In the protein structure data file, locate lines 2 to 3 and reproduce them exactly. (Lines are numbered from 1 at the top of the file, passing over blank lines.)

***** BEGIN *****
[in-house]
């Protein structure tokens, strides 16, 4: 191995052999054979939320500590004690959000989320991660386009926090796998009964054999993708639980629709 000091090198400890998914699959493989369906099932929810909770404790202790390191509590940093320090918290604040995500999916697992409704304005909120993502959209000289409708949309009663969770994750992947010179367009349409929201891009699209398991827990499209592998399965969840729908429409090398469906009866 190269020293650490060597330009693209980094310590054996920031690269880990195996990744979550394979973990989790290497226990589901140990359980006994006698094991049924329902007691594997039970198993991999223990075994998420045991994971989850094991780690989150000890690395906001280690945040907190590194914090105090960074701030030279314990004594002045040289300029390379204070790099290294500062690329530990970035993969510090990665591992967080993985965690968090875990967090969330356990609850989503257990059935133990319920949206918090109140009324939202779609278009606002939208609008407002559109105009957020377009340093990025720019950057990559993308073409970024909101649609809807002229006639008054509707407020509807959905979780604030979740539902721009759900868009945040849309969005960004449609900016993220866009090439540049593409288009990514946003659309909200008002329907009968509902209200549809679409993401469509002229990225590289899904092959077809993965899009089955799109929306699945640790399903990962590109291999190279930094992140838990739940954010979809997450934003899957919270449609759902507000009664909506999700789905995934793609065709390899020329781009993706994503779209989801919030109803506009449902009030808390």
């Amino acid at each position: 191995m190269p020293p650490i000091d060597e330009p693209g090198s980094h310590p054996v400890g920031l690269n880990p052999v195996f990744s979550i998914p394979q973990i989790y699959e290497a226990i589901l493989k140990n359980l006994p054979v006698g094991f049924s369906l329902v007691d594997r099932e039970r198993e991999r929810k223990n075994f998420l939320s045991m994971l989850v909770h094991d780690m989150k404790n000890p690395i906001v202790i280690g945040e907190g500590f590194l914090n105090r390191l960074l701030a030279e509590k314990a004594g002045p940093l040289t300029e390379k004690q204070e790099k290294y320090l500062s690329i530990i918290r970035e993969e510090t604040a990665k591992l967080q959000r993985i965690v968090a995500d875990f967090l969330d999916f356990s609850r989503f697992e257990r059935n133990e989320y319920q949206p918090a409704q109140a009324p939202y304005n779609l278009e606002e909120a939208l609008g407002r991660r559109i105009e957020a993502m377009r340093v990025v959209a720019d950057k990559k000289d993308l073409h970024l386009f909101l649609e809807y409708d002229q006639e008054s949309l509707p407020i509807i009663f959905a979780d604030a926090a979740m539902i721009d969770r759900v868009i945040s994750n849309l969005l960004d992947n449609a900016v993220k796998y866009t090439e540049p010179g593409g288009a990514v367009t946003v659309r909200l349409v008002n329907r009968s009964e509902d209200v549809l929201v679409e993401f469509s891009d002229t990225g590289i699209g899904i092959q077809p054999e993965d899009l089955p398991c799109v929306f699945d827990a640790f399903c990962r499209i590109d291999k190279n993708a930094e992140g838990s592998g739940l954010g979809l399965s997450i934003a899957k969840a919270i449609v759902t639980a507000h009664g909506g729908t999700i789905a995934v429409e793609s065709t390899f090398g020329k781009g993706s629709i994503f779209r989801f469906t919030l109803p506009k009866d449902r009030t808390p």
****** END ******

């Protein structure tokens, strides 16, 4: 191995052999054979939320500590004690959000989320991660386009926090796998009964054999993708639980629709 000091090198400890998914699959493989369906099932929810909770404790202790390191509590940093320090918290604040995500999916697992409704304005909120993502959209000289409708949309009663969770994750992947010179367009349409929201891009699209398991827990499209592998399965969840729908429409090398469906009866 190269020293650490060597330009693209980094310590054996920031690269880990195996990744979550394979973990989790290497226990589901140990359980006994006698094991049924329902007691594997039970198993991999223990075994998420045991994971989850094991780690989150000890690395906001280690945040907190590194914090105090960074701030030279314990004594002045040289300029390379204070790099290294500062690329530990970035993969510090990665591992967080993985965690968090875990967090969330356990609850989503257990059935133990319920949206918090109140009324939202779609278009606002939208609008407002559109105009957020377009340093990025720019950057990559993308073409970024909101649609809807002229006639008054509707407020509807959905979780604030979740539902721009759900868009945040849309969005960004449609900016993220866009090439540049593409288009990514946003659309909200008002329907009968509902209200549809679409993401469509002229990225590289899904092959077809993965899009089955799109929306699945640790399903990962590109291999190279930094992140838990739940954010979809997450934003899957919270449609759902507000009664909506999700789905995934793609065709390899020329781009993706994503779209989801919030109803506009449902009030808390």
């Amino acid at each position: 191995m190269p020293p650490i000091d060597e330009p693209g090198s980094h310590p054996v400890g920031l690269n880990p052999v195996f990744s979550i998914p394979q973990i989790y699959e290497a226990i589901l493989k140990n359980l006994p054979v006698g094991f049924s369906l329902v007691d594997r099932e039970r198993e991999r929810k223990n075994f998420l939320s045991m994971l989850v909770h094991d780690m989150k404790n000890p690395i906001v202790i280690g945040e907190g500590f590194l914090n105090r390191l960074l701030a030279e509590k314990a004594g002045p940093l040289t300029e390379k004690q204070e790099k290294y320090l500062s690329i530990i918290r970035e993969e510090t604040a990665k591992l967080q959000r993985i965690v968090a995500d875990f967090l969330d999916f356990s609850r989503f697992e257990r059935n133990e989320y319920q949206p918090a409704q109140a009324p939202y304005n779609l278009e606002e909120a939208l609008g407002r991660r559109i105009e957020a993502m377009r340093v990025v959209a720019d950057k990559k000289d993308l073409h970024l386009f909101l649609e809807y409708d002229q006639e008054s949309l509707p407020i509807i009663f959905a979780d604030a926090a979740m539902i721009d969770r759900v868009i945040s994750n849309l969005l960004d992947n449609a900016v993220k796998y866009t090439e540049p010179g593409g288009a990514v367009t946003v659309r909200l349409v008002n329907r009968s009964e509902d209200v549809l929201v679409e993401f469509s891009d002229t990225g590289i699209g899904i092959q077809p054999e993965d899009l089955p398991c799109v929306f699945d827990a640790f399903c990962r499209i590109d291999k190279n993708a930094e992140g838990s592998g739940l954010g979809l399965s997450i934003a899957k969840a919270i449609v759902t639980a507000h009664g909506g729908t999700i789905a995934v429409e793609s065709t390899f090398g020329k781009g993706s629709i994503f779209r989801f469906t919030l109803p506009k009866d449902r009030t808390p």